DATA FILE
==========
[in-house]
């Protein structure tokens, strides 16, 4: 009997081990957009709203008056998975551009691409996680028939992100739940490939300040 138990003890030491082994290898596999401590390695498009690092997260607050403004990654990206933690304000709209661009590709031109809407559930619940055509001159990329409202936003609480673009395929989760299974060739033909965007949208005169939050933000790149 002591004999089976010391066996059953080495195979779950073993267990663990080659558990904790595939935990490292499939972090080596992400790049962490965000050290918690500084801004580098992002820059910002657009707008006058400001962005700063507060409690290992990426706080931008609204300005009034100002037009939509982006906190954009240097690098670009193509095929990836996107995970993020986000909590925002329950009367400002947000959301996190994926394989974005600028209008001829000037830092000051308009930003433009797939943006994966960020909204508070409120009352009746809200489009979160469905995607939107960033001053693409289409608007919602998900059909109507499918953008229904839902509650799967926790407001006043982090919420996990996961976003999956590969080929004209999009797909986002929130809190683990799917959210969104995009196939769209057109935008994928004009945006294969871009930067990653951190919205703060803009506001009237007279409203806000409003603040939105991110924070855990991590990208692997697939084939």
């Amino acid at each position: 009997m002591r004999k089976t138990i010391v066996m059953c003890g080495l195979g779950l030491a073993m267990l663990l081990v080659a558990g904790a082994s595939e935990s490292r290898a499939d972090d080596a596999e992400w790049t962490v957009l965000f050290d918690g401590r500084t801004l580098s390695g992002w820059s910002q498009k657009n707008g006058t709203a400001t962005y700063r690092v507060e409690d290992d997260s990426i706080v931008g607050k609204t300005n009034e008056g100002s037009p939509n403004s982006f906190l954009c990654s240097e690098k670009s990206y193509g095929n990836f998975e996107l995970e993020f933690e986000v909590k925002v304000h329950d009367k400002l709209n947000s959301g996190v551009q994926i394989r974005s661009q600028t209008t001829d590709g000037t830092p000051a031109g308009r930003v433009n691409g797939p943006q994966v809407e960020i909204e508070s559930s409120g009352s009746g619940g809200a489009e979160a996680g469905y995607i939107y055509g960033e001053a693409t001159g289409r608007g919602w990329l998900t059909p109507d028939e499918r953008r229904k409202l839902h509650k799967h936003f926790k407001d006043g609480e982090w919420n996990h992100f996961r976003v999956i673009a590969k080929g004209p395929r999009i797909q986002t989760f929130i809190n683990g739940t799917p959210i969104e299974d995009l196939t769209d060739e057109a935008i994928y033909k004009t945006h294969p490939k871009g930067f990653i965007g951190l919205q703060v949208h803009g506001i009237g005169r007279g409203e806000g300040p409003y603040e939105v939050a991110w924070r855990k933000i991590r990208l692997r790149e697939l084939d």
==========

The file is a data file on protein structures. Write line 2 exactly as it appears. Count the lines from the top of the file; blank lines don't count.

């Protein structure tokens, strides 16, 4: 009997081990957009709203008056998975551009691409996680028939992100739940490939300040 138990003890030491082994290898596999401590390695498009690092997260607050403004990654990206933690304000709209661009590709031109809407559930619940055509001159990329409202936003609480673009395929989760299974060739033909965007949208005169939050933000790149 002591004999089976010391066996059953080495195979779950073993267990663990080659558990904790595939935990490292499939972090080596992400790049962490965000050290918690500084801004580098992002820059910002657009707008006058400001962005700063507060409690290992990426706080931008609204300005009034100002037009939509982006906190954009240097690098670009193509095929990836996107995970993020986000909590925002329950009367400002947000959301996190994926394989974005600028209008001829000037830092000051308009930003433009797939943006994966960020909204508070409120009352009746809200489009979160469905995607939107960033001053693409289409608007919602998900059909109507499918953008229904839902509650799967926790407001006043982090919420996990996961976003999956590969080929004209999009797909986002929130809190683990799917959210969104995009196939769209057109935008994928004009945006294969871009930067990653951190919205703060803009506001009237007279409203806000409003603040939105991110924070855990991590990208692997697939084939």